In cities such as Brussels, there is always something going on. This is one of those cities’ many advantages, but it can also become quite a struggle sometimes. One of the best getaways from all the hustle and bustle is to plan a day trip to Mechelen and to dive into the city’s rich arts and crafts scene.
Mechelen is a small and picturesque city between Brussels and Antwerp and just a 15 minutes train ride away from either of its neighbors (9,40 euros for a return ticket or 5,80 euros for a weekend ticket). Press consultant at the city’s tourist office Visit Mechelen Veerle Lenaerts: ‘Even though Mechelen offers everything you can expect from a big city – many unique shops, but also a lot of the typical brands such as H&M or Zara, many cafés, restaurants, and bars – the city’s streets are usually very quiet and peaceful.’
Moreover, Mechelen is famous for its arts and crafts culture. If you are interested in experiencing very unique places that are specialized in their own way of producing a specific kind of arts or craft, Mechelen is the right place to be.
Mechelen is known all over the world for its carillon tradition. The carillon is a bell-shaped musical instrument that was invented in Flanders in the 15th Century and has been declared a UNESCO cultural heritage. Even though carillon tradition has faded in most parts of Flanders over the centuries, Mechelen has kept hold to it. The city houses the world-renown Royal Carillon School, the first institute in the world that has dedicated itself to the study of carillon. The school offers guided tours with the carillonneur only.
Mechelen features six carillons in total, amongst others in the St. Rumbold’s Tower. Even though constructions on this 97-metre high building never finished, St Rumbold’s Tower became the symbol of Mechelen and was also named a UNESCO world heritage site. In the early times, the bells inside the tower were used as emergency alarms, later to indicate the time. Nowadays, the bells are still playing every quarter of an hour.
‘We love it,’ say Sally and Rose from Scotland. ‘The view from the top of the tower is breathtaking and the tower is so old, it feels ancient. Also, when climbing up the stairs, you never know what’s on each floor and you can discover a lot about the building and its past.’ The tower also hosts carillon concerts in the summer as well the Queen Fabiola international carillon competition, which will be held the next time in July 2019.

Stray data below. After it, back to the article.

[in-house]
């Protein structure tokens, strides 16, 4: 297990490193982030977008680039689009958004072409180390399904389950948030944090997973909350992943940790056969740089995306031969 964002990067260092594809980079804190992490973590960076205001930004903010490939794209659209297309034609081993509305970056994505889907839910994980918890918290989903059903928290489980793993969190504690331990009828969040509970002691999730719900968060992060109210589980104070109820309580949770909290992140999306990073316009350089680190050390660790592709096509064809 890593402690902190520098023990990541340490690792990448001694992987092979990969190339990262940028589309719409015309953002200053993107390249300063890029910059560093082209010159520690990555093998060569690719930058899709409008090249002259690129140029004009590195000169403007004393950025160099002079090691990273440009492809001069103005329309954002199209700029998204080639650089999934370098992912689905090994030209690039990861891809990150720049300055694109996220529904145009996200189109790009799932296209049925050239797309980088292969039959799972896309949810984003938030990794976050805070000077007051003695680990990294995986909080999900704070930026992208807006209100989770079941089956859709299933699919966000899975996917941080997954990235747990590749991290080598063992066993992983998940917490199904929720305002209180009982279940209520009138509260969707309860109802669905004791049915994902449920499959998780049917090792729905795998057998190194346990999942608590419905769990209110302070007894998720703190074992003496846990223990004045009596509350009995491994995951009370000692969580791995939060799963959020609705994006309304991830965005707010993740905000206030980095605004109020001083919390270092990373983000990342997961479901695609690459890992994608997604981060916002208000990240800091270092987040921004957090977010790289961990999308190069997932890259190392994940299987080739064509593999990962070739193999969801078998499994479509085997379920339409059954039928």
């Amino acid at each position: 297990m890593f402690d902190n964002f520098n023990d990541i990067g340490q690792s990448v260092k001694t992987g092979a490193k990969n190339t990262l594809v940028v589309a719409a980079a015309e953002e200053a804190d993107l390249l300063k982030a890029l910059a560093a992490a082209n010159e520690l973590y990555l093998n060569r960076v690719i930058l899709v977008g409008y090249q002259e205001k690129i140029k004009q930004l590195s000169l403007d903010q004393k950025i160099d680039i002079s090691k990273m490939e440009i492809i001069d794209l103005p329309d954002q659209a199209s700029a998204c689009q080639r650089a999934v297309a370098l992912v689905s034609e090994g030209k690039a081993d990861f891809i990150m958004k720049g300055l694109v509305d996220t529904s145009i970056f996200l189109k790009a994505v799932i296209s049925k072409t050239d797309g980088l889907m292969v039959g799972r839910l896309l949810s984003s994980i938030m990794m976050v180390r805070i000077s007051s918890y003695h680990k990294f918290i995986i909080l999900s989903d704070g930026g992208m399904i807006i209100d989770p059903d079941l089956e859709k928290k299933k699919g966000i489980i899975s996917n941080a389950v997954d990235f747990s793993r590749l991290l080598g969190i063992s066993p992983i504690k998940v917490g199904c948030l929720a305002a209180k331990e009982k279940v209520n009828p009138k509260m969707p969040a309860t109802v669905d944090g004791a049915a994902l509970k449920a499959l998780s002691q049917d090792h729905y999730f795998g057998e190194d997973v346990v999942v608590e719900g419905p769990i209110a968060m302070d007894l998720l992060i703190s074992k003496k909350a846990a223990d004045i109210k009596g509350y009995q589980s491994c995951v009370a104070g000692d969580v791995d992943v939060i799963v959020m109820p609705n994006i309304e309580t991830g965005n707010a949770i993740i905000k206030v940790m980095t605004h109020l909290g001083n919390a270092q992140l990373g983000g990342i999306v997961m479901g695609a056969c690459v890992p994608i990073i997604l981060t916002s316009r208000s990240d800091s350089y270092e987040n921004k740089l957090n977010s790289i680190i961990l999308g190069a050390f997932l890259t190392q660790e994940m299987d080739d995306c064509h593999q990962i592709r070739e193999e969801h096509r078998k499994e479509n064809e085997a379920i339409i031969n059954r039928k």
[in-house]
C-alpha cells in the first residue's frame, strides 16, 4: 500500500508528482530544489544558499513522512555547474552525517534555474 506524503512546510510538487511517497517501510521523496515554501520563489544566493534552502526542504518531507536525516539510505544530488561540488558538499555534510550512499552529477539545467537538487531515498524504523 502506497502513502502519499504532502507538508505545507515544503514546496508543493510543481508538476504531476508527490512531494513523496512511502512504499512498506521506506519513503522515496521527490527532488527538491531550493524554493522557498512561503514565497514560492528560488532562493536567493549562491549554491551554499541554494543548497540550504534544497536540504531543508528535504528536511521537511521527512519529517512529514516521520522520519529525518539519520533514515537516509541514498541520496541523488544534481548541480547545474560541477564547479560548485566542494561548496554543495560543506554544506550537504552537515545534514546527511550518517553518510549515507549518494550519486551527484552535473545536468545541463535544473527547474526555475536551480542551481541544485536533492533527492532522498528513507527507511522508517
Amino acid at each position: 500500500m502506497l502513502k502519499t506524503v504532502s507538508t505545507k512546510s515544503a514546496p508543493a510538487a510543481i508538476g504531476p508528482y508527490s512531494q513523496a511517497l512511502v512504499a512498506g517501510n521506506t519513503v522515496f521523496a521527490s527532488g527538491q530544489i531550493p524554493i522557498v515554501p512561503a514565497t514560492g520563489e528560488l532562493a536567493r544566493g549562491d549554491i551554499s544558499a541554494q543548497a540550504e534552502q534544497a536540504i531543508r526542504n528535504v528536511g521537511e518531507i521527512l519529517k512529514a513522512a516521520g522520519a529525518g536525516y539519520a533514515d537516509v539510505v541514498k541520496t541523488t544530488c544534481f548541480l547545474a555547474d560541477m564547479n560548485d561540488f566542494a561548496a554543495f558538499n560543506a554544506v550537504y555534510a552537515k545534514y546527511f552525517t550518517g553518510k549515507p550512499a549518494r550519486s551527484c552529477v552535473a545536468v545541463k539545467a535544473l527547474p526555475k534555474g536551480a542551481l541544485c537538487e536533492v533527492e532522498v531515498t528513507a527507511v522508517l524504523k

Where? Onder-Den-Toren 12
When? Mon-Fri, Sun: 1 p.m. – 6 p.m.; Sat: 10 a.m. – 6 p.m.
Price? 8 euros (adults) – 3 euros (under 26). The enclosed cathedral is free for visits.
Be aware: the tower has 538 steps and no elevator.
Mechelen is also famous for its very unique tapestry manufactory De Wit. The manufactory sells its own tapestry collection. Moreover, it puts a lot of effort into conserving and restoring tapestry from museums or private customers. Not only the inside of the manufactory is unique, but it is also located in a stunning 15th century refuge house of the Abbey of Tongerlo which is worth a visit.
Where? Schoutetstraat 7
When? Guided visits (ca 1,5h) Sat: 10.30 a.m.
Price? 8 euros (adults) – free (under 12)
Beguinages were small towns within a town during the times of the crusades. Women, who had to leave their home and didn’t want to enter a convent, often lived together in these towns. The women inside the Beguinages had to work for their living by, for example, lace-making – or by brewing beer. In this way, women became very important for the history of breweries in Mechelen. Two of these Beguinages, a smaller one and a large Beguinage, can still be found inside Mechelen, and they are worth a stroll through their small and quiet streets.
Inside the Large Beguinage, you will find the Brewery Het Anker, one of the oldest breweries in Belgium (1471). Famous for their Gouden Carolus beers, as well as their whisky, Het Anker also hosts an on-site brasserie and a hotel.
Where? Inside the Large Beguinage: Guido Gezellelaan 49
When? Guided visits Tue-Sun; reception & shop: Mon-Fri, (Sat,Sun) 7 (8) a.m. – 9 p.m. (Sun: 6 p.m.)
Price? 8 euros including two beer tastings
Eight kilometers outside of Mechelen, Het Anker also offers tours to its whisky distillery. If you visited Het Anker and you can’t get enough of it, there are also many points of sale in Brussels and other cities where you can buy the brewery’s whisky and beer.
Every two years, the city of Mechelen nominates a city artist. In the years 2013-2015, this artist was Gijs Vanhee who started the initiative Mechelen Muurt. Ten artists participated in this initiative and transformed streets all over Mechelen into pieces of arts. Maïthé Chini, student at Thomas More Mechelen: ‘I really like it when art is accessible to everyone. Coming to Mechelen, I was really pleasantly surprised by all these paintings.’ There is a Mechelen Muurt walk which takes you along all ten pieces of art. You can download the map here.
Mechelen is a rather small city. Any of these attractions (except for Het Anker distillery) is therefore in walking distance from one of the two train stations in Mechelen. You could of course aim at visiting all of them on the same day, but to explore each of them in depth and to give them the time they deserve, you should plan to come to Mechelen more often. Remember, it’s only a 15 minutes train ride and tickets are cheap at the weekend.
Text: Alena Bieling, Pictures: ©Alena Bieling, Sanne Moonemans, and Milo Profi (CC BY-NC-ND 2.0)
This article was first published on Brussels Express